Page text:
In travel photography, you are going to run into situations where you want to take photos but there isn't a lot of light available. Learning to shoot in low light modes is a must if you want to capture and convey the feel of rain-washed streets at night or the inside an old cathedral. Most point and shoot and DSLR cameras have modes for low light and many, like my Sony Alpha a77 DSLR, even have a mode for low light without a tripod (in other words, hand-held).
Understanding and accepting your situation
You must realize that without a tripod your camera will not be able to capture as much light, so it will be difficult to get enough detail for a large 30 x 36 print for your living room wall. That said, you can still capture a great image in low light hand-held mode that is perfectly acceptable for smaller size prints and other low resolution applications, like on the internet.
Grain through the hourglass
Grain, the little dots you see in pictures, is going to occur at higher ISOs, so plan on it. In the days of film photography, grain added a level of character to a picture and was even a goal. It still is with digital cameras. Low light will add an attractive granular feature to your pictures so you have to be prepared.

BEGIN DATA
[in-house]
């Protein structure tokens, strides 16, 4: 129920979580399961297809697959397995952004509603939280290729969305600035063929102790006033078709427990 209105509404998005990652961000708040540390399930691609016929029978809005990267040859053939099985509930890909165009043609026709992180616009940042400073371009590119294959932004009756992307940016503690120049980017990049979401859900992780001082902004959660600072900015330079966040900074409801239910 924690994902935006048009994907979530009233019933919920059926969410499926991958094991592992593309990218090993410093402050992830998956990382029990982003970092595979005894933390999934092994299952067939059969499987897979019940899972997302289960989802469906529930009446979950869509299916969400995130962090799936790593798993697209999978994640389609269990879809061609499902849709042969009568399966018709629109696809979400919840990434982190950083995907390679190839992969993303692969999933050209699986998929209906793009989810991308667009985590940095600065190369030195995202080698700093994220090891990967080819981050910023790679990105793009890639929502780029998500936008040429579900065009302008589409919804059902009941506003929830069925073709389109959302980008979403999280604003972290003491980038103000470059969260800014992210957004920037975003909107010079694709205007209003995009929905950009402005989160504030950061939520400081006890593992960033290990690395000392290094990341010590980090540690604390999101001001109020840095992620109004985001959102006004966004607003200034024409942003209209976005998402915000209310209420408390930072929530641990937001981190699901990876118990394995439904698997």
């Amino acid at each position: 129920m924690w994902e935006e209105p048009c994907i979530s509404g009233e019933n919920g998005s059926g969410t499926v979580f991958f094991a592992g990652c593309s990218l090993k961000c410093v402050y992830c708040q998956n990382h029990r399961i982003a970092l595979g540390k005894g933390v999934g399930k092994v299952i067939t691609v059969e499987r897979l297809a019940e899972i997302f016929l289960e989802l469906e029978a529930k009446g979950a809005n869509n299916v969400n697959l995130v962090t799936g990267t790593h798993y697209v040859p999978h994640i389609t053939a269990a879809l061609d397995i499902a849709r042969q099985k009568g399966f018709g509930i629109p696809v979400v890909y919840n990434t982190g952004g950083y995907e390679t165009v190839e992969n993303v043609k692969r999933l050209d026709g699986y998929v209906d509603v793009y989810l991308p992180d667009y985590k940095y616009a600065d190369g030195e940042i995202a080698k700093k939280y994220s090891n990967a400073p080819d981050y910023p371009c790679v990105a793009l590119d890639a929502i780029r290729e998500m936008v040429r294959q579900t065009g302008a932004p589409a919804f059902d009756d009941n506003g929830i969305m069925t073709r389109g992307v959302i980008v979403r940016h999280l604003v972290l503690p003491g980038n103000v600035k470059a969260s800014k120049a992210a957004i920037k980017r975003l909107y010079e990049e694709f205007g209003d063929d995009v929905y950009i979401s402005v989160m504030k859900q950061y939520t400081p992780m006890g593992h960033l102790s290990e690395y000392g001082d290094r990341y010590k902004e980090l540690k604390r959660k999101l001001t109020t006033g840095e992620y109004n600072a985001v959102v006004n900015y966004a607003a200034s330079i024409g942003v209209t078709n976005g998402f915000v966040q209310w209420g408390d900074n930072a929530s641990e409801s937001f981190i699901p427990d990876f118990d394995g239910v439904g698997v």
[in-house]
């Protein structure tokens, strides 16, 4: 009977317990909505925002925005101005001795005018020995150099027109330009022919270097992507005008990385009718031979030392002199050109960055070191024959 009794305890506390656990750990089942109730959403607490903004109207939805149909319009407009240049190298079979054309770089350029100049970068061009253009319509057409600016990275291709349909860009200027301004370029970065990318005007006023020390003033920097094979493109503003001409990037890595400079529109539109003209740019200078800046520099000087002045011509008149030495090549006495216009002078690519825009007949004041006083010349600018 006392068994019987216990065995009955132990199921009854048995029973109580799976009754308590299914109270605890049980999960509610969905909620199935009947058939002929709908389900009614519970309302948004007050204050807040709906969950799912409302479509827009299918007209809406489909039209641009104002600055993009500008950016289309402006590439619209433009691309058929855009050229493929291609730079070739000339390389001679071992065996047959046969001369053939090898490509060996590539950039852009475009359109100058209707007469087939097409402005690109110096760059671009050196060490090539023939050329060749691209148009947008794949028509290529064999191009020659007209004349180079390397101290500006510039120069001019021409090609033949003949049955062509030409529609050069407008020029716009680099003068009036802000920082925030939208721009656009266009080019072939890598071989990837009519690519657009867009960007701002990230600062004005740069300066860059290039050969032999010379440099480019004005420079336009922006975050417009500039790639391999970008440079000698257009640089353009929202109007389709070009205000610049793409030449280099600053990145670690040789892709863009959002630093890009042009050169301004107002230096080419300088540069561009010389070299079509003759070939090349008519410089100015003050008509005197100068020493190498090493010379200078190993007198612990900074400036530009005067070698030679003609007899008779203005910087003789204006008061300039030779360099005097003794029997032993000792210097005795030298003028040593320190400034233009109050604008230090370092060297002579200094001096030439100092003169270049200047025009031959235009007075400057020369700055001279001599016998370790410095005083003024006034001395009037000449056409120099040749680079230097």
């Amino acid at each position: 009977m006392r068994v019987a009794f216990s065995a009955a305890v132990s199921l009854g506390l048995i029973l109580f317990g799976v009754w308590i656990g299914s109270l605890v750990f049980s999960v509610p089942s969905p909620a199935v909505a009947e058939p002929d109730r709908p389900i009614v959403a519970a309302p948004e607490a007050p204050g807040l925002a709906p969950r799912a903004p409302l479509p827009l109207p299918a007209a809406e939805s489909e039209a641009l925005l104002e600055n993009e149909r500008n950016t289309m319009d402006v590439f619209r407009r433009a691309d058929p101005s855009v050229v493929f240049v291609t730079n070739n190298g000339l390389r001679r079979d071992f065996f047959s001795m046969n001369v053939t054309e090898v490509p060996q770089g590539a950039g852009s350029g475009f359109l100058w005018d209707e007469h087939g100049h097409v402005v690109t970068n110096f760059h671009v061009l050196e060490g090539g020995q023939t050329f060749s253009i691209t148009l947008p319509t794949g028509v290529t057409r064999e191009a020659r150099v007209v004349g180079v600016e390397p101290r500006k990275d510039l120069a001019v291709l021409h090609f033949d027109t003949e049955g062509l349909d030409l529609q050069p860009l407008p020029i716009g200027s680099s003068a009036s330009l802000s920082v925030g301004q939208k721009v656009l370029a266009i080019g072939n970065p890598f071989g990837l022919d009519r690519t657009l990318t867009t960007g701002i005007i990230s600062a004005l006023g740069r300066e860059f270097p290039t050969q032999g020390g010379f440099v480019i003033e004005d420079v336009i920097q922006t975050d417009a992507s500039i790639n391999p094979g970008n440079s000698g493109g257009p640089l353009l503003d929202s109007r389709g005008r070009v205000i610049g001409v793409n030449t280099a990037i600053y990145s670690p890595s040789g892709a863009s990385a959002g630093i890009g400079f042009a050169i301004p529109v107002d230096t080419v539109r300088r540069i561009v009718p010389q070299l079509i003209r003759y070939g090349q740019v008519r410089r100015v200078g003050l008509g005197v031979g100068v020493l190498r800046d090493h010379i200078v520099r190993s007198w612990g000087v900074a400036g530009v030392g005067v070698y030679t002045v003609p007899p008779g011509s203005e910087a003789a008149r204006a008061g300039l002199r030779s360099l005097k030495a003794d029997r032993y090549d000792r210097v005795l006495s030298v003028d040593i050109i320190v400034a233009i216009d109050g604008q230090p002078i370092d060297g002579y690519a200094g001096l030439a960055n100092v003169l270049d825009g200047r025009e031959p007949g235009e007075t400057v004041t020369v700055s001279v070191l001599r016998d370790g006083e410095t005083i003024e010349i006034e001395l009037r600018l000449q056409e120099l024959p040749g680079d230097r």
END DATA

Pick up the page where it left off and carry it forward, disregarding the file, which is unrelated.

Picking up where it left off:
Photo Tip – Low light hand-held modes
The travel photographer wants every shot to relay something, whether the feeling of streets at night, the intimacy of a dim restaurant or an old woman praying in a candlelit church.
- Find the low light hand-held modes on your camera. Use your manual to learn what modes are available on your camera and what each mode does. Practice shooting in various low light, hand-held modes (churches, restaurants, outdoors at night, etc.) before you leave on your trip so you won't miss a shot on the road.